[JURIST] The British government will likely pardon 306 British soldiers - a number that includes 25 Canadians, 22 Irishmen, and 5 New Zealanders - who were executed for cowardice and desertion during World War I [backgrounder], ending a 16-year campaign mounted by families to have the deceased posthumously pardoned, UK Defense Secretary Des Browne announced Wednesday. Supported by the Royal British Legion and Shot At Dawn [advocacy websites], several families had mounted court challenges to the World War I convictions, arguing that the soldiers had suffered from shell-shock [BBC backgrounder], a diagnosis not recognized at the time, and should not have been sent back into the trenches. Former Defense Secretary and current Home Secretary John Reid [official profile] initially decided against pardoning the soldiers in 1998, saying there was not enough evidence in their favor. Reid, however, began to reconsider pardoning one of the soldiers [BBC report] at the center of the legal challenge last March, right before he became the Home Secretary [JURIST report] in May. Critics of the move say the pardons will effectively rewrite history [BBC backgrounder].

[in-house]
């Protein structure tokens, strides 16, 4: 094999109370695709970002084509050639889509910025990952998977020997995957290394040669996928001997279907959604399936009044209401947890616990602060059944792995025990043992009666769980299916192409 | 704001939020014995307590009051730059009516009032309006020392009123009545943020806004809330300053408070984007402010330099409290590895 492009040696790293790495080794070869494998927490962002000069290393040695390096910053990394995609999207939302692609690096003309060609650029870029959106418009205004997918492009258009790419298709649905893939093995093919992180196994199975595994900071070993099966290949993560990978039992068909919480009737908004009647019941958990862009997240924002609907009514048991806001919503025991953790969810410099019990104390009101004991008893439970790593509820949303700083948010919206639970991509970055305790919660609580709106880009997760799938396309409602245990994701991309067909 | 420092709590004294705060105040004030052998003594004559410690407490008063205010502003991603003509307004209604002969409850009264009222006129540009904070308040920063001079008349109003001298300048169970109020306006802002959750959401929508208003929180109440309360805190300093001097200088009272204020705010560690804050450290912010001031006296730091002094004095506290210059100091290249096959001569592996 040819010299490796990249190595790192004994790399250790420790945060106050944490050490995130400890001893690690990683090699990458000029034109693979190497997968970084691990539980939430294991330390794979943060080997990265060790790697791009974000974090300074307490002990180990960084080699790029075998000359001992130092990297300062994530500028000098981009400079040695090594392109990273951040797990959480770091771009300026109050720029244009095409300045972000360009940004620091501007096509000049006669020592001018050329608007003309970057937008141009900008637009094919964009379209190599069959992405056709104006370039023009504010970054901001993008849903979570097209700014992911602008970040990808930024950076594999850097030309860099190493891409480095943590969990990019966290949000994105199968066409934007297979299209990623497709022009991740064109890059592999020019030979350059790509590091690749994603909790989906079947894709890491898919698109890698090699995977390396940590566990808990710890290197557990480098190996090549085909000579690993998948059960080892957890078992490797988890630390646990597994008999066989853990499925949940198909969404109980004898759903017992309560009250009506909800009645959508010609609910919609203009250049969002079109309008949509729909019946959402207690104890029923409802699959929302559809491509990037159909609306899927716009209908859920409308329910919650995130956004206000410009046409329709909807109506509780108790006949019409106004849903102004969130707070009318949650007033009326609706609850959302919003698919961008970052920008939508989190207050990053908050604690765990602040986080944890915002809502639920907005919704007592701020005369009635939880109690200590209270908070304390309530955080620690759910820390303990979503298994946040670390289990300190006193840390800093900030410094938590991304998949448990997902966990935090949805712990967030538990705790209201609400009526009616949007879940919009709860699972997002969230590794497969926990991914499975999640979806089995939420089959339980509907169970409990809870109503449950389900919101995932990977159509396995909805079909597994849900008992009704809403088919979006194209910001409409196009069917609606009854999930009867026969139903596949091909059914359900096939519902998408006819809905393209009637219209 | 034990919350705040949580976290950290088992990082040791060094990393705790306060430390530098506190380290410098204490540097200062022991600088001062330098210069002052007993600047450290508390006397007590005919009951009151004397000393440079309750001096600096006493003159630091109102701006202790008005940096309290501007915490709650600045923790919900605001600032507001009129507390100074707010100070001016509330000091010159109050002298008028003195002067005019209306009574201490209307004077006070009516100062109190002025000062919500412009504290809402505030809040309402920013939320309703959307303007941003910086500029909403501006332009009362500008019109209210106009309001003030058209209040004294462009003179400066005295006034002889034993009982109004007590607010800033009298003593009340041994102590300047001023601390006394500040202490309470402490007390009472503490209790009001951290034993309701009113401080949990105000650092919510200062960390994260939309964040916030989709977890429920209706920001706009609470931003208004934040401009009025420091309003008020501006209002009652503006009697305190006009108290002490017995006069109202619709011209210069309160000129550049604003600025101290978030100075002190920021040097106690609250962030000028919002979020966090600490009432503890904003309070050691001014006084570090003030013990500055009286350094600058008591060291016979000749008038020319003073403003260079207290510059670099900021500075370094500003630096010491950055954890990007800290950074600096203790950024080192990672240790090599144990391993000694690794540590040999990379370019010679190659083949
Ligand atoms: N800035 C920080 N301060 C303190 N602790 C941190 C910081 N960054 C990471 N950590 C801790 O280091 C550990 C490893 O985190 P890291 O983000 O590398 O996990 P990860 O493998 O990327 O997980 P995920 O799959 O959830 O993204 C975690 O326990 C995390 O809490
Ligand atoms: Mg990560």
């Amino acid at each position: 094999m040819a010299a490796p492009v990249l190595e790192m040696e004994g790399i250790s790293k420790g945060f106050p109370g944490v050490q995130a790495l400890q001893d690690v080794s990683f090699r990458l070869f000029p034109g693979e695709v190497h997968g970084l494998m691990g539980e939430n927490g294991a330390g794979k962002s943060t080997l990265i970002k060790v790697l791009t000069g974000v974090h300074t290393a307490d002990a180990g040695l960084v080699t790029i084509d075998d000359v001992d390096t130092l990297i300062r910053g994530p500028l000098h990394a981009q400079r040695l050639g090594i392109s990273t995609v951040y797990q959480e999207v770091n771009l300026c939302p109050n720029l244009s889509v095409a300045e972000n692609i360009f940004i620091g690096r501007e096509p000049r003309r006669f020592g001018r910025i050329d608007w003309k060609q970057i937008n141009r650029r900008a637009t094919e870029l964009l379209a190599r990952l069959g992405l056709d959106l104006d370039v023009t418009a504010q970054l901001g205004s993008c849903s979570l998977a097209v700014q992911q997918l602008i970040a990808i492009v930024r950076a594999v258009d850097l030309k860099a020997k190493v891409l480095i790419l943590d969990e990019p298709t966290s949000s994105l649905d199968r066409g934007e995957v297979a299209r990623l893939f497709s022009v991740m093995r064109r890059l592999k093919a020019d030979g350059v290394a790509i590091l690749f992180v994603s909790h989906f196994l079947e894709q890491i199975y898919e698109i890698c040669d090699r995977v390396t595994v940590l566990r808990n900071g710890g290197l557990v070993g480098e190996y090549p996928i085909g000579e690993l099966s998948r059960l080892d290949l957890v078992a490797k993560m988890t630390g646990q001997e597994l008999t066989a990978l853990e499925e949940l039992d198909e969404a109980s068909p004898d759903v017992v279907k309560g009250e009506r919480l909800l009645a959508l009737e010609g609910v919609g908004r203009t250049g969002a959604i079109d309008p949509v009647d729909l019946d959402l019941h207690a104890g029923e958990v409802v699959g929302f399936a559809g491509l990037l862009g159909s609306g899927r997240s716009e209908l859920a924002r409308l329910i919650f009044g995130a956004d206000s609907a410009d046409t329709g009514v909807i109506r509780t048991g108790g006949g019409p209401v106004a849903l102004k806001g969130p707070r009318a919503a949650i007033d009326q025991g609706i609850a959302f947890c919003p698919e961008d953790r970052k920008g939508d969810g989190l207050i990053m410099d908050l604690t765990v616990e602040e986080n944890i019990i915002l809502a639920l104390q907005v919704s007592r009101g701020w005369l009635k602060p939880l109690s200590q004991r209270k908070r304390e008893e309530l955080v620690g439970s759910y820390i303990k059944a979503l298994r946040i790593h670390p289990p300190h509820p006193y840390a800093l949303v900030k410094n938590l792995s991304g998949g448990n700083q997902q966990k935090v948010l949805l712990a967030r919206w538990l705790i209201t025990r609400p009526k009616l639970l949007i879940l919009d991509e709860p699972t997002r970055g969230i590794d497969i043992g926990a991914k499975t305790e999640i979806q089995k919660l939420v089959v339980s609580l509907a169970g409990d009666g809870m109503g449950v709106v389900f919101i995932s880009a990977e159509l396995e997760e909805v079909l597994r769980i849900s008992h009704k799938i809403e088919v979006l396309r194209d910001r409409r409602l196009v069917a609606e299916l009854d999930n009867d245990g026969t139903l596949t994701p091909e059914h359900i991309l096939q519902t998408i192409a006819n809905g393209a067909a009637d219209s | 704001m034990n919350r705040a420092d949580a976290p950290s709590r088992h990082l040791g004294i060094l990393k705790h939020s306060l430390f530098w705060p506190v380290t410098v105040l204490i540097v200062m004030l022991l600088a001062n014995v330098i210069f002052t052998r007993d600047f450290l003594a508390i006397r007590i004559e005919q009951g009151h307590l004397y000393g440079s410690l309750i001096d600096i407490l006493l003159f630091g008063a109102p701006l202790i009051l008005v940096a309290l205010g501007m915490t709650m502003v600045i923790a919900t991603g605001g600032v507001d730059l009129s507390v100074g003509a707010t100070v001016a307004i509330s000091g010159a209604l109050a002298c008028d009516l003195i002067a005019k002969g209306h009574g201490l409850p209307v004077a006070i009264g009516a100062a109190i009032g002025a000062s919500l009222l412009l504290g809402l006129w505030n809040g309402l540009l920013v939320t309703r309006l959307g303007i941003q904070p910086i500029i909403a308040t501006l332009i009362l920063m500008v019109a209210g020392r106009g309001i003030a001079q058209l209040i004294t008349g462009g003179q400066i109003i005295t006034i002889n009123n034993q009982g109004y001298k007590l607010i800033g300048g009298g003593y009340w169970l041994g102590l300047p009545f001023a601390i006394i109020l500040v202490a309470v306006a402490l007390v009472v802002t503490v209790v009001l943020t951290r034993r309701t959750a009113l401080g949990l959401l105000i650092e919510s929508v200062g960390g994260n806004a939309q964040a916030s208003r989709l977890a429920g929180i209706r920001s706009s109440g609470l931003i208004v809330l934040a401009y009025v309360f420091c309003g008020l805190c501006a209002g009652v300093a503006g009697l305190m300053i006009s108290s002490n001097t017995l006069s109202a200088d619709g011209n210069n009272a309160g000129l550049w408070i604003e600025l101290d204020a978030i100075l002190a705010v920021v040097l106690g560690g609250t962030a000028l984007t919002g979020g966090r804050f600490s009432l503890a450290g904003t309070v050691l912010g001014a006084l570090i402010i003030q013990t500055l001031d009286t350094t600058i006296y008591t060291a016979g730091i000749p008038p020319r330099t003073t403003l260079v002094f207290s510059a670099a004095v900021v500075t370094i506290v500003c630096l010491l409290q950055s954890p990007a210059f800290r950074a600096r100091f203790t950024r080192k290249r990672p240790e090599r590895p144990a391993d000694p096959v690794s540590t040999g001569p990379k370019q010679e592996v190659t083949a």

The pardons will likely come as part of an amendment to the Armed Forces Bill [text] currently before parliament, and will apply only to the soldiers shot in World War I under the Army Act of 1881 and the Indian Army Act of 1911. AFP has more. BBC News has local coverage.